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18/F, The One, 100 Nathan Road, TST

Actress Carina Lau has recently opened three ventures on the 18th Floor of The One: Tapagria, Kyo-Shun and Zurrolia.  Andrew and I chose to check out Tapagria for a more casual Spanish dine in. Zurrolia, also on this floor, is the fine-dining alternative.

Unsure what to expect, but secretly aching for an authentic, masterfully concocted sangria, I crossed my fingers desperately.  One sip from their deep red jar of Wild Berry ($330; 1/2: $290), embellished with blackberries and all manners of sweetness in Cachaça, and my fingers weren’t the only things happily loosened.

I do remember looking at their food menu online as I was on my way  (read: trying to work out the frustrating puzzle of elevators and lifts leading up to this mysterious floor at The One), and wondered dismally if the illustrations were a half-assed Windows Accessories Paint job.  I suppose, in some ways, one shouldn’t judge the restaurant by its menu.

IMG_1846The stand-out was without a doubt the paella*!  Incredibly rich, perfectly-seasoned rice was jeweled with a few fresh treasures from the sea – mussels, clams, and prawns.  I loved the delicious depth of flavour, and might have to admit that it’s probably one of the better paellas I’ve tasted in Hong Kong.  Sadly, it’s tapas-sized, so you might have to be the better man and let your partner steal away the lone prawn.

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1/F Wo On Building, 8-13 Wo On Lane, Central

Common Room, Prive Group’s new gastropub venture, does exactly what it says on the tin:  ‘classic, contemporary and molecular cocktails’, paired with ‘world-inspired’ tapas.  I suppose with such a glorified menu of generalities, it’s not hard for whatever they produce to fit their rather abstract incarnation of a culinary bill.  Although the notion of ‘global cuisine’, ‘global food’, or ‘world-inspired’ might seem anathema to foodie purists or, on the flip side, like a backpedaling restaurant strategy to cop-out from any serious food philosophy, at the end of the day I don’t believe Common Room really cares, and I guess neither do I.  It is the Common Room of Lan Kwai Fong; anything goes after hours.

From my experience on a Friday night: drinks come first, food second, and when you’re situated smack bang just off the strait and narrow of Lan Kwai Fong – next to good ol’ grimey Baby Buddha, Oysters Bar with cheap, full-of-regret Long Island Ice Teas, and the amphitheater with artsy, hemp-hooved hippies who’d rather sit in the humidity drinking their Sols at whatever pace they please thank you very much – well, you’d be stupid not to.  And the food that was served complimented our libations particularly well, in that drunken “damn, this is good munch, and shit! Is that truffle?” kind of way.

In all, Common Room is just far too casual, far too fun and far too well priced for a Central joint, to pass any damning judgement.  I know: shock, horror! A chic new gastropub in Central that actually takes reservations, makes you full, and doesn’t turn your wallet skinny?!  Hong Kong, I think I heard the food cherubs singing hallelujah! OK, fine – I would have, if Common Room hadn’t killed my earbuds with the incessant, loud, drunken chatter and that sick Funktion One soundsystem.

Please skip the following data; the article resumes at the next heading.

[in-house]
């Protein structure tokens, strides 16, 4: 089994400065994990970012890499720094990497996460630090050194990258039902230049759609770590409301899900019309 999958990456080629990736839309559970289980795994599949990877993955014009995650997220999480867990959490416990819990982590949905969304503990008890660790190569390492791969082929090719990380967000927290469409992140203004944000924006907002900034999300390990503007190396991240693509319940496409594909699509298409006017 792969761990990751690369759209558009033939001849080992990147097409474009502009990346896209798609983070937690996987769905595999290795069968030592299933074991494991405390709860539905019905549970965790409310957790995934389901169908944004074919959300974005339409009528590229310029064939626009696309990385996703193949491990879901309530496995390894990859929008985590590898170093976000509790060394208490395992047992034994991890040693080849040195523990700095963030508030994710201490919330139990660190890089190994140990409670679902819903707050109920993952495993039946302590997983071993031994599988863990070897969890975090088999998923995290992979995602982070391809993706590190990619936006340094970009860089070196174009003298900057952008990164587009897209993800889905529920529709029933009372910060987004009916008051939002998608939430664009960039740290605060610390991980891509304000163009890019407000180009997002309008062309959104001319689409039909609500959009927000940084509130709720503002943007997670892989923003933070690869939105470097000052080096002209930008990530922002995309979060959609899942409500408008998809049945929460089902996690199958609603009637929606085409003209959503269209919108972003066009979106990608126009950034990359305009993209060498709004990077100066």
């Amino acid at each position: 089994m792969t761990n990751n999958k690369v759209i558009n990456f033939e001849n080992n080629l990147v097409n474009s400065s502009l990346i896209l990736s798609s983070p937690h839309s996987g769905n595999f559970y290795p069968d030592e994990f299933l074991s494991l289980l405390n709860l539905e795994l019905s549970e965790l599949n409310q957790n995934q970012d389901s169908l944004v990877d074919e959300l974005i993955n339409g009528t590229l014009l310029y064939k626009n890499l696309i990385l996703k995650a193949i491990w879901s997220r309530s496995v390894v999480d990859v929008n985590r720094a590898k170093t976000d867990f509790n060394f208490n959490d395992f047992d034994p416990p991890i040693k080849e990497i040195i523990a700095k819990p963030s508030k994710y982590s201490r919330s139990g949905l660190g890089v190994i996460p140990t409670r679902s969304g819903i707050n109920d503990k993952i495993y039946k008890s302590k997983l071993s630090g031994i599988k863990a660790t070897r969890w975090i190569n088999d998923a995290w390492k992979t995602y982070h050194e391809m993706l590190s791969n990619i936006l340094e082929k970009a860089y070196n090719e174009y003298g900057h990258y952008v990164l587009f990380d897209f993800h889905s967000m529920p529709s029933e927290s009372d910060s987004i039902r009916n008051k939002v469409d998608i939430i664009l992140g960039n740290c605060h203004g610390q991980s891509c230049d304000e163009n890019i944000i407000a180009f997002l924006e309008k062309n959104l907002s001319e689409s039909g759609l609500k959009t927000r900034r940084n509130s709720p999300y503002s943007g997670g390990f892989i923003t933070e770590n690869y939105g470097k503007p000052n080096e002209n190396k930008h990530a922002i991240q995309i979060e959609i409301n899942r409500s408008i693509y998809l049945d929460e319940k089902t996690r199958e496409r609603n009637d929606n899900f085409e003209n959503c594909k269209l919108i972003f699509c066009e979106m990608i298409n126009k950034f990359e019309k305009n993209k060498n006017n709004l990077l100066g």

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19 Hollywood Road, SOHO, Central

The origin of tapas is nothing short of cool for any history buff.  ‘Tapas’ means ‘lid’ or ‘cover’, and food at bars in Spain were, once upon a time, placed on little plates used to cover the glasses of wine or beer or whatever Spanish yuppies were drinking back then after a hard day of siesta.  Other variations include how it prevented the peasants or lower classes, who could not afford a full meal, from drinking on an empty stomach.  However, out of all these explanations for why the Spanish take little meals with their drink, I quite like the story of the once ill stricken King Alfonso X – also known as Alfonso the Wise, and wise he was indeed – who issued a decree that all wine must be served with a small meal.  If he had the reins over LKF, I’m sure we’d find much fewer underage kids throwing up in the public toilets next to Beijing Club.

I would’ve thought tapas would have more presence in HK.  For one, people of Guangdong province are notorious for talking about food way more than any of its neighbours (I’m not even going to give the Northern provinces a second thought), Hong Kong itself is a foodie heaven, and the drinking culture in the more Westernised districts of Hong Kong, like Lanks, could do way more to cater to this Hongkie love for food.  I suppose that’s what we’re seeing with Ronin HK and Three Monkeys in Sheung Wan, with delicate bites (albeit not ‘tapas’) paired with premium whiskies and elaborate cocktails, but with a price tag like 50 bucks for a single skewer of ox tongue, who  is really going to get even remotely full as fast as they get fucked?

This is where Tapeo comes in, and where tapas bars should make some headway in the Hong Kong dining scene.  With the incredibly reasonable prices for Soho and delicious, uncomplicated, authentic Spanish fare, I love this place and will be returning. From 5 to 7 they offer an early bird dinner special, and it is rather small, so booking is a must.  An unpretentious open kitchen greets you as you slide the simple glass doors and settle yourself on their plush, burgundy stools – surprisingly comfortable – and in true tapas bar style, we changed our seats around to talk to eachother as we munched through dishes and chugged our jug of refreshing red sangria.  A jug of sangria is a no-brainer here, by the way.

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